>Although we’re going on hiatus for the next week due to the holiday, I wanted to comment on the ongoing Writers Guild strike. I found the link below regarding the Writers Guild (WGA) strike quite interesting. Thus the trigger for this post.
Like authors of print books, the WGA is fighting for their fair share of “royalties.” As with all blogs and YouTube videos, things can easily be twisted to any one point of view. Even though I’ve never liked unions (bad personal experience many years ago), I have to support the WGA in their fight to receive more residuals from the people they write for. The WGA fight will quite likely become a fight writers of print books will engage in sometime in the next 10-15 years to increase the royalties they earn for eBook sales of their mass market books.
I’ve heard plenty of NY published authors tout the fact that they earn more on their mass market books and their foreign rights than on eBooks. I don’t doubt this. I am fairly confident their eBook royalties are a mere pittance compared to those print monies.
However, once a precedent is set, it’s extremely difficult to change. This is why mass market authors should take a hard look at this WGA strike. Earning only 6-8% (although I’ve heard higher figures for some authors) off one’s mass market print book placed in electronic format when the publisher has no paper costs, no warehouse costs, etc. means the publisher is earning a hell of a lot more over time because the book can remain available pretty much forever, unless a writer has a time limit on the publisher’s rights to the book (Simon and Schuster recently tried to write in perpetual rights in their contracts, and I’m not sure where that stands).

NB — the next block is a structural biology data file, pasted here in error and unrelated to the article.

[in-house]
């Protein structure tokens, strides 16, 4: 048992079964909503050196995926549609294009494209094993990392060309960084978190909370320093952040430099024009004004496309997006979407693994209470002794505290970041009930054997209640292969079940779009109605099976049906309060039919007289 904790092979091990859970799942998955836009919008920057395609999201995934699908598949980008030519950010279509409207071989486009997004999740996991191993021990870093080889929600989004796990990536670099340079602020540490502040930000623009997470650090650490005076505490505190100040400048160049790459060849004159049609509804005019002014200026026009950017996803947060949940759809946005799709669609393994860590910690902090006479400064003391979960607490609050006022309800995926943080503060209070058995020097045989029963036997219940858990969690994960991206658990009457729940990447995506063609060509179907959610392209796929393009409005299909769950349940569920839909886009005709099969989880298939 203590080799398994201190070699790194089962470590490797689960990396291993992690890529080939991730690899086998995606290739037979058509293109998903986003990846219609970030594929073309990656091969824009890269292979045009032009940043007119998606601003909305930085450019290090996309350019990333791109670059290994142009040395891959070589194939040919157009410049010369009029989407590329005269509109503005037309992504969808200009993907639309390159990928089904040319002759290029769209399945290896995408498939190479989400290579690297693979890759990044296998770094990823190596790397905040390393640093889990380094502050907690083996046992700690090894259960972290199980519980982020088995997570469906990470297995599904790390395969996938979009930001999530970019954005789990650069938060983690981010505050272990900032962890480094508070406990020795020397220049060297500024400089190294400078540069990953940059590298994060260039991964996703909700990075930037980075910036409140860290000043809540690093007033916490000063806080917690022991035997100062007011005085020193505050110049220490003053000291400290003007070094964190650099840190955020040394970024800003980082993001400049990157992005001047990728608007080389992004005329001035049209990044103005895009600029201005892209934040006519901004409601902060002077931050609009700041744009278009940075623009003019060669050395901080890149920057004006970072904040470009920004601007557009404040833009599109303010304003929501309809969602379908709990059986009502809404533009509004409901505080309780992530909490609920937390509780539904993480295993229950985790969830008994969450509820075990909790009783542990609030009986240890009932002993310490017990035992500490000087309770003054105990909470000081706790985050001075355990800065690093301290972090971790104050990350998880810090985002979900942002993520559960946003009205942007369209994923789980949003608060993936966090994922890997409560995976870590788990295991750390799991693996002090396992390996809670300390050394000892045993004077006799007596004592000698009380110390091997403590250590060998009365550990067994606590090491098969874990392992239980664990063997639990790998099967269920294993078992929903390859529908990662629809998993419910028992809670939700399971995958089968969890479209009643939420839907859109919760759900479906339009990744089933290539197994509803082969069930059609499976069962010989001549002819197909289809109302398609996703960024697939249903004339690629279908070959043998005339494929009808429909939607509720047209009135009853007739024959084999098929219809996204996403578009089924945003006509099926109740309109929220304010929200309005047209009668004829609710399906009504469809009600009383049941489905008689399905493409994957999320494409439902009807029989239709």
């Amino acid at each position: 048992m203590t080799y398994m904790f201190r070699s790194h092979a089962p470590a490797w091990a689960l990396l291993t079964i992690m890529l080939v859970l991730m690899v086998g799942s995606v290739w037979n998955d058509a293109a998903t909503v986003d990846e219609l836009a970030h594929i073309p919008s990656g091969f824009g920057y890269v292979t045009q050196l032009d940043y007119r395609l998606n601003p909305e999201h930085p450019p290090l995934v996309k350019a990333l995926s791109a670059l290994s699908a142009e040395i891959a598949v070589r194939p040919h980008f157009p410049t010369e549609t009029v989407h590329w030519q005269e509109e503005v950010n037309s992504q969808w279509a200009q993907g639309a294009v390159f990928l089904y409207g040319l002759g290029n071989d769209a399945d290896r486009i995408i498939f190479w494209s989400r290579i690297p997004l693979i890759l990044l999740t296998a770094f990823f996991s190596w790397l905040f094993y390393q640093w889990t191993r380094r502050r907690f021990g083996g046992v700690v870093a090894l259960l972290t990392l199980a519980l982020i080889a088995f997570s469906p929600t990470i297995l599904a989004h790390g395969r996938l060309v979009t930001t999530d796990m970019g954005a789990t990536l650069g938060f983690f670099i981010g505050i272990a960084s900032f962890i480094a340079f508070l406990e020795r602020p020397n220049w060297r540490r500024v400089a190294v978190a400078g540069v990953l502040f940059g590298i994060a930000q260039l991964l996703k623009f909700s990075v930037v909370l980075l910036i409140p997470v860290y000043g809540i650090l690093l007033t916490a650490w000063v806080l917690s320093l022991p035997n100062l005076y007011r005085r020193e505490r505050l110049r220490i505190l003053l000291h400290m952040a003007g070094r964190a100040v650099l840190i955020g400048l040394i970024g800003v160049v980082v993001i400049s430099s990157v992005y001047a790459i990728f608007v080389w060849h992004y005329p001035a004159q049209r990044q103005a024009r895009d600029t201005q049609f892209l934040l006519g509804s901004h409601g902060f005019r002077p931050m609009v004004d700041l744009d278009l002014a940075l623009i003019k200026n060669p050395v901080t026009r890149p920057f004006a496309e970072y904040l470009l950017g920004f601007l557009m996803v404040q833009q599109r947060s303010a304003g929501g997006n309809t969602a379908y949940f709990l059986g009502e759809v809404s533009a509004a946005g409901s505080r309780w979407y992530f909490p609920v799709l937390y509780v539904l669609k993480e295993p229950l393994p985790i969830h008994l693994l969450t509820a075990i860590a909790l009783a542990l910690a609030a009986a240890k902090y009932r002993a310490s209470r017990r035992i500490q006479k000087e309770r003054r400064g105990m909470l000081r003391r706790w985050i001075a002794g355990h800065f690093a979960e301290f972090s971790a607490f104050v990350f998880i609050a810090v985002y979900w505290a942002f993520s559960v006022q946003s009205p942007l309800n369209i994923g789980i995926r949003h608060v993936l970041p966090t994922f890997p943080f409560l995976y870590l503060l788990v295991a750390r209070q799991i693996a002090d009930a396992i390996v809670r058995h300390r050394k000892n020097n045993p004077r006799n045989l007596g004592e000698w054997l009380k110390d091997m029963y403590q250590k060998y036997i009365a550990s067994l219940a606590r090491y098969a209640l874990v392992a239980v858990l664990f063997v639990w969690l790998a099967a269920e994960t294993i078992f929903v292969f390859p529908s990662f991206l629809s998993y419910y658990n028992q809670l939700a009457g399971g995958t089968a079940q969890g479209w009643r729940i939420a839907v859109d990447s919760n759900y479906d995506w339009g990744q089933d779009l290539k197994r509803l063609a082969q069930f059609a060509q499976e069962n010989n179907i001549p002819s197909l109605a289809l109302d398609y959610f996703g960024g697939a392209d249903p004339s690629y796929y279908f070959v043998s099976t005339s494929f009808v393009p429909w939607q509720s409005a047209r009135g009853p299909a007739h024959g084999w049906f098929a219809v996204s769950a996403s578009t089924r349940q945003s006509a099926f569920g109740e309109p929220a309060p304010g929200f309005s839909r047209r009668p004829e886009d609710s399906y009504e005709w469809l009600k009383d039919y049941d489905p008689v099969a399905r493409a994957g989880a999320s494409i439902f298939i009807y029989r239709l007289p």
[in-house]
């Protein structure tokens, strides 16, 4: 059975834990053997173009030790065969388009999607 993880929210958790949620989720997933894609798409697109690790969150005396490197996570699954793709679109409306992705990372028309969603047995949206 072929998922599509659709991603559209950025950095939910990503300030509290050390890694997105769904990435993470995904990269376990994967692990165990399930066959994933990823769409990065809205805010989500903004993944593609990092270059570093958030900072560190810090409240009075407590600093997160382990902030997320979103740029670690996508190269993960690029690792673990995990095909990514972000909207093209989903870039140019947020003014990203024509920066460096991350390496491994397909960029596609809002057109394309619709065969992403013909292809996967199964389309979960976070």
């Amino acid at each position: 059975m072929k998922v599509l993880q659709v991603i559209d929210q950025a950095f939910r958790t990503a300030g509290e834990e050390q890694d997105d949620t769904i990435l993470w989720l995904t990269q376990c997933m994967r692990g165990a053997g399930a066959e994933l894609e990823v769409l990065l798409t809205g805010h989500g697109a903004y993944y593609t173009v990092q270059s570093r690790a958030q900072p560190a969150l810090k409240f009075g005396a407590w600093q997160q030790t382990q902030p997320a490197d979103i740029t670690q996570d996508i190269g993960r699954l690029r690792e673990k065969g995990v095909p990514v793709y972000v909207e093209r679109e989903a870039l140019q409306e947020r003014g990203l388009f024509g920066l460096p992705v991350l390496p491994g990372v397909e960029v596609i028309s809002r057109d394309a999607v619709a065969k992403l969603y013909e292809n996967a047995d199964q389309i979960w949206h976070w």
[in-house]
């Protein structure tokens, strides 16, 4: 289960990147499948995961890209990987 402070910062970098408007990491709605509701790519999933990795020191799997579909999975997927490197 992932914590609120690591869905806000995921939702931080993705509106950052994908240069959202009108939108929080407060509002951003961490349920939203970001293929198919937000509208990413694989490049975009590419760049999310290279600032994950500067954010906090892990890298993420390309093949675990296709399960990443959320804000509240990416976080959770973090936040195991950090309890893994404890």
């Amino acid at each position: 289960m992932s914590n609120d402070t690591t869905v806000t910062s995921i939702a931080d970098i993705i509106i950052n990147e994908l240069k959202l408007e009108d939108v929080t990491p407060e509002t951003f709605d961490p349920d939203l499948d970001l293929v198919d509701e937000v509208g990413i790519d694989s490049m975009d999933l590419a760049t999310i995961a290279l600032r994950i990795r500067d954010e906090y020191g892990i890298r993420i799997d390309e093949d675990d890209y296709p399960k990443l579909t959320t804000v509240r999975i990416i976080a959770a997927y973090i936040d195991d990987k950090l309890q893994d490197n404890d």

While it will probably take another 10-20 years for eBooks to impact the book industry significantly, there’s no time like the present to protect our interests as authors. I believe ignoring current eBook royalties with large publishers is a significant threat for future works of published authors and those to follow. One point to note here is that eBook sales doubled from the first quarter of 2006 to the second quarter of 2007. (International Digital Publishing Forum) If the current trend continues, then we’re likely eBooks jump from the current $8 million figure to $15-16 million in the next five years, if not sooner. If that trend continues, then in 10 years we’ll be looking at somewhere around $20-22 million (but I think the amount will be higher).
The precedent we set today on eBook royalties for mass market books is something every print author should look at closely as opposed to saying their current eBook royalties are just not bringing them the money they’re earning off print. Twenty years from now when eBooks are a significant part of an author’s royalty statement, I don’t think it will be as easy to change that 6-8% royalty rate then as it would be now. It will be a harder uphill struggle. Sort of like the one the WGA is fighting now.
If you’re interested in helping out the WGA, visit the United Hollywood Blog to buy a dozen pencils to send to the big guys in TV entertainment. Just some food for thought.